'The Master," Paul Thomas Anderson's fascinating film about the religious impulse and the nature of happiness, moves in mysterious ways. Though inspired by the life of Scientology founder L. Ron Hubbard, "The Master" isn't an indictment of him or of any self-
appointed guru. It's a surprisingly compassionate look at two people: A lost sheep and his shepherd.
It's true that Philip Seymour Hoffman, in a command performance as Lancaster Dodd, has Hubbard's debonair hairstyle and grandiloquent diction, smokes the man's favorite brand (Kools) and conducts aggressive interrogations that closely resemble Scientology's "auditing" methods (here dubbed "processing"). But Dodd isn't being mocked or debunked. Writer-director Anderson ("There Will Be Blood") has much bigger ideas than that.
"The Master" focuses primarily on Freddie Quell, a traumatized World War II Navy man played with ferocious physicality by Joaquin Phoenix. Wrecked on homemade hooch, Freddie stumbles onto a yacht and sees Dodd, an odd-acting but prosperous-looking patriarch. Dodd, leading a new movement called The Cause, sees a potential convert. They're opposites: the spiritualist striving for a "state of perfect" and the near-animal with base instincts. And they attract: Against the wishes of Dodd's deceptively pleasant wife, Peggy (Amy Adams), the two become fraternally close, even borderline romantic.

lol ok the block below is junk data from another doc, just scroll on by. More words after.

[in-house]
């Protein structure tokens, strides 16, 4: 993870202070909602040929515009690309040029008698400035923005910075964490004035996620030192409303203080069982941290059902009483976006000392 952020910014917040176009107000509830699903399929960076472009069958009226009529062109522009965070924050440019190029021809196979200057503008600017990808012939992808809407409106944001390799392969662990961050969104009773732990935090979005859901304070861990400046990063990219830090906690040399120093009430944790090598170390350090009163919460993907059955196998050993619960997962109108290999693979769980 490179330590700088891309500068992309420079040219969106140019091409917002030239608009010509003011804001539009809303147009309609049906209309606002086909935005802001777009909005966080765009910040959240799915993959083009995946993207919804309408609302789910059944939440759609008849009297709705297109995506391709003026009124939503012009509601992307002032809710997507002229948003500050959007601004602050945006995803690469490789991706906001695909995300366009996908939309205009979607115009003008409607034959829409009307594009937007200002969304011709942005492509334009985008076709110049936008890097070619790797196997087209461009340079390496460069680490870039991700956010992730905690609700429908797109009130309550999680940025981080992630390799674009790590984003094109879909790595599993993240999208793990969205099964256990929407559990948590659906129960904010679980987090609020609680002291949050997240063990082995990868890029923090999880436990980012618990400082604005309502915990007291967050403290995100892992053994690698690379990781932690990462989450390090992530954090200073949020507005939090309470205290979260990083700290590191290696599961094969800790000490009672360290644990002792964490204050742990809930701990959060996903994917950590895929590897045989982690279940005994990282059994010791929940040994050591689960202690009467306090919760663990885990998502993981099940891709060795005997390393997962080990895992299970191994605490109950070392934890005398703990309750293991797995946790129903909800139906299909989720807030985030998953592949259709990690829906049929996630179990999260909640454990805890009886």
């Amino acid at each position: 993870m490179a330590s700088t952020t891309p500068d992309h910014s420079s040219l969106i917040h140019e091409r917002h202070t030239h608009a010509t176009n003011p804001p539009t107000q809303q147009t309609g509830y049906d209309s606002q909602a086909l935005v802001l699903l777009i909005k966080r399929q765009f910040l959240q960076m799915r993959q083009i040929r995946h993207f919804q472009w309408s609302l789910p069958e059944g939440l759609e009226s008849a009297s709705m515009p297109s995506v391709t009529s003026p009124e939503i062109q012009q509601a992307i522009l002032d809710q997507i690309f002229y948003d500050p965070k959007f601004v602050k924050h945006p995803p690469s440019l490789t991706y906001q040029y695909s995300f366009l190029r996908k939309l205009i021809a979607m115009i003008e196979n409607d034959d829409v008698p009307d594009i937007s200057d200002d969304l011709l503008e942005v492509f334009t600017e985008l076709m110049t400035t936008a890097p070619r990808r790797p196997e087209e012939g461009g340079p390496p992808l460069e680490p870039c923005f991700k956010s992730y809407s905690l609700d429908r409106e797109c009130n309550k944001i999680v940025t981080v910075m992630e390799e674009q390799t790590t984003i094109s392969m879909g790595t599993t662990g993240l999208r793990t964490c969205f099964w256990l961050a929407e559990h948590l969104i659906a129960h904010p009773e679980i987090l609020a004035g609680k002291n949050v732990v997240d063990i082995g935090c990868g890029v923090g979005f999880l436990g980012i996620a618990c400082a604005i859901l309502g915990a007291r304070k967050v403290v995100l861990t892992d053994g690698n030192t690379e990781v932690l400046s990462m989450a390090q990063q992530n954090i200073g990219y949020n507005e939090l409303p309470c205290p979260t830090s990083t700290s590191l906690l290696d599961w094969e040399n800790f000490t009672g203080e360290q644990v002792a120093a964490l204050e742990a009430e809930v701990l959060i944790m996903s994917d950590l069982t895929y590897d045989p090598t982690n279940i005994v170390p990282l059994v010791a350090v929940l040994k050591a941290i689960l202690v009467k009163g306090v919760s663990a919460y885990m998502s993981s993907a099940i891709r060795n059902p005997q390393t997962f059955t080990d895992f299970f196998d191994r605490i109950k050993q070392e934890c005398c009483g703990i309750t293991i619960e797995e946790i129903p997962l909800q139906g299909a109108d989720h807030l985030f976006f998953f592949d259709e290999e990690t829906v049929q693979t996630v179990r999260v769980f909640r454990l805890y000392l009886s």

As Freddie falls into Dodd's strange group (the gorgeous, dreamy cinematography comes from Mihai Malaimare Jr.), "The Master" avoids succumbing to its own weight, thanks to Hoffman and Phoenix, who are utterly compelling, endearing and frequently hilarious. They bicker, wrestle, get drunk, stomp off, embrace and start all over again. They really do complete each other.
Still, "The Master" asks a serious question: Could Dodd be both crackpot and savior, bull-slinger and truth-teller? Does the source of happiness matter, as long as you find it? In the end, issues of fraudulence and fakery evaporate as the movie floats into some higher, more ethereal realm.
PLOT A traumatized World War II vet falls under the spell of a Scientology-style guru. RATING R
PLAYING AT Area theaters
BOTTOM LINE Not an indictment of any religion, but a compassionate look at lost souls and the people who claim to hold the answers. Captivating, challenging and powerful.